KUALA LUMPUR, May 6 — Wan Ahmad Wan Omar is an Umno branch member from Kubang Bunggor, Pasir Mas, but he is not the Election Commission (EC) deputy chairman, Sinar Harian reported today.
Wan Ahmad, a 63-year-old stall trader claimed that PKR secretary-general Datuk Saifuddin Nasution had confused him with EC deputy Datuk Wan Ahmad Wan Omar, and that both of them coincidentally shared the same name.
“Actually, the Kubang Bunggor Umno branch member is me, and the identity card serial number is mine,” Wan Ahmad told Sinar Harian in an article published today.
The stall trader said he felt “compelled” to come out and refute Saifuddin’s claims, and that he sympathised with Datuk Wan Ahmad who was subject to much criticism over the issue.
“What’s more he (Datuk Wan Ahmad) has been urged to step down as EC deputy.
“The information (produced by Saifuddin) is about me, not the EC deputy chief.”
The EC deputy head has repeatedly denied allegations that he is an Umno member, calling the accusation “lies” aimed at tarnishing the credibility of the polls body.
“This is a political motive aimed at tarnishing the credibility of the EC as an independent and separate entity.
“He (Datuk Saifuddin Nasution) must be held accountable for his lies and should publicly apologise for his statements,” Wan Ahmad was quoted by Bernama as saying last week.
“I have not been in Umno since joining the EC on May 1, 1998,” he stressed.
PKR secretary-general Saifuddin claimed last week that the EC deputy chief is a member of the Kubang Bunggor Umno branch in Pasir Mas, Kelantan and that his membership number is 2374564.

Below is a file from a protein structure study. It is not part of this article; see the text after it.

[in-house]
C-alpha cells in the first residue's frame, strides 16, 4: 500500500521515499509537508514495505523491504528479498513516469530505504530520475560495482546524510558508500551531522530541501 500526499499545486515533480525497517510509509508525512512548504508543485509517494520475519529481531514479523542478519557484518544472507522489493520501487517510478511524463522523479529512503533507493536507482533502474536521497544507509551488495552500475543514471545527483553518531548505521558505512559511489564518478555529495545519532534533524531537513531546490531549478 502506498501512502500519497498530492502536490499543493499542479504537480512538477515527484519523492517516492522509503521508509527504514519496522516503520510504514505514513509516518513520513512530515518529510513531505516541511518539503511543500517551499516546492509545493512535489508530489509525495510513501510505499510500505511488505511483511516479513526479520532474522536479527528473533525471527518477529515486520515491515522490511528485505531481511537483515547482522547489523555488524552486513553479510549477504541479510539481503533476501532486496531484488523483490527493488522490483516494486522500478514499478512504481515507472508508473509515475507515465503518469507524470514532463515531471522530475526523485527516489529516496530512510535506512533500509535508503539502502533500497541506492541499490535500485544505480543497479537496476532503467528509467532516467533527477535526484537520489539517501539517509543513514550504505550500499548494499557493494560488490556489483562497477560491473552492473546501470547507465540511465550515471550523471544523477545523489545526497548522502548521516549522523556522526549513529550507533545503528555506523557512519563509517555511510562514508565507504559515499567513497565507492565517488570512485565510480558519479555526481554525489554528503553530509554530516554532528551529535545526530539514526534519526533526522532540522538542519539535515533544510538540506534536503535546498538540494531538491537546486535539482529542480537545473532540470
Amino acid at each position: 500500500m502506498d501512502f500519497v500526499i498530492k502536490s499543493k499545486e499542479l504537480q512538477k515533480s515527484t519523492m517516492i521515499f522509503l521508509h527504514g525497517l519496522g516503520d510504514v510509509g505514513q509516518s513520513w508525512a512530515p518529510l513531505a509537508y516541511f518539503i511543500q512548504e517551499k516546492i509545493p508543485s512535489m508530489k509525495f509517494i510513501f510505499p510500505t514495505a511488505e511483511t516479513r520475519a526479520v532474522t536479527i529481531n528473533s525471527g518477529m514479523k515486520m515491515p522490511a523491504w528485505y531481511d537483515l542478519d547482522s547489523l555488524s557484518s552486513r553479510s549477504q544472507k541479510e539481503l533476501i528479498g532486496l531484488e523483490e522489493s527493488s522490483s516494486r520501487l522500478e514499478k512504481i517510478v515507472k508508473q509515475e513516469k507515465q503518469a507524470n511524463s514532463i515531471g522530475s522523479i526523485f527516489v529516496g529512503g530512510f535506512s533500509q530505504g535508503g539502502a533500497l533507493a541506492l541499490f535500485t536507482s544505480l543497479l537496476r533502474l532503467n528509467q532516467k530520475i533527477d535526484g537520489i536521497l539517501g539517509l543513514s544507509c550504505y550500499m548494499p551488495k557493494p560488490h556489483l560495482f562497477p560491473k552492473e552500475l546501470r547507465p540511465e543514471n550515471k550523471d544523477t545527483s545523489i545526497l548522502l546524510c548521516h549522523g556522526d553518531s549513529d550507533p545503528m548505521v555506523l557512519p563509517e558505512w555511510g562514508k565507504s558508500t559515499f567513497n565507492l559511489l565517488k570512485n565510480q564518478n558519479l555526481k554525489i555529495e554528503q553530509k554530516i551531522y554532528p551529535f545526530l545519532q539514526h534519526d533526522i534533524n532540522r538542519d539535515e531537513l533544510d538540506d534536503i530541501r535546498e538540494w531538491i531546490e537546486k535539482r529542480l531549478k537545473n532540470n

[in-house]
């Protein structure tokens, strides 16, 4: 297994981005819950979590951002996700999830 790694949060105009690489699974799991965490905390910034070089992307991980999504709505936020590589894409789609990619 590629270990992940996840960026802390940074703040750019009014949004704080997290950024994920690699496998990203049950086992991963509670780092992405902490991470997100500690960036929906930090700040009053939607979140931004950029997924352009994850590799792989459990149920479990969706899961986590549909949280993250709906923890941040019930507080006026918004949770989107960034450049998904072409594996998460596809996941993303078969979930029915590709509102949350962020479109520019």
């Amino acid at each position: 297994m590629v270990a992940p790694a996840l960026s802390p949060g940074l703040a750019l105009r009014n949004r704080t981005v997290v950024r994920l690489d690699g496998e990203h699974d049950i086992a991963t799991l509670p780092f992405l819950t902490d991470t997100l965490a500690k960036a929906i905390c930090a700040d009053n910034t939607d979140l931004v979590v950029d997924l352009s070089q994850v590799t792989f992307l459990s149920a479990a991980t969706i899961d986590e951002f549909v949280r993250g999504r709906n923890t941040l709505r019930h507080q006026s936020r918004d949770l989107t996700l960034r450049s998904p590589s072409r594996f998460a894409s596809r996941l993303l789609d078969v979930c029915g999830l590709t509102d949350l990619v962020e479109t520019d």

Wan Ahmad, however, denied this, and said that Saifuddin was actually referring to an Umno member with a similar name.
“I am not Kelantanese and have never lived in Pasir Mas or elsewhere in the state,” he said, adding that he was from Terengganu and the MyKad number in the allegation did not match his.
The EC was heavily criticised in the lead-up to Bersih’s rally for free and fair elections on July 9 last year in which tens of thousands flooded the streets of the capital in chaotic scenes that saw over 1,500 arrested, scores injured and the death of an ex-soldier.
Widespread condemnation of the Najib administration’s clampdown saw Putrajaya make major concessions including the formation of a bipartisan Parliamentary Select Committee to look into improving the electoral system.
During the committee’s six-month tenure, Pakatan Rakyat (PR) accused the EC of not being committed to reforms and eventually rejected the panel’s findings, which then led to last Saturday’s Bersih 3.0 rally.
The coalition of 84 civil societies said last month that the findings of the select committee were disappointing and did not meet its demands for electoral reform.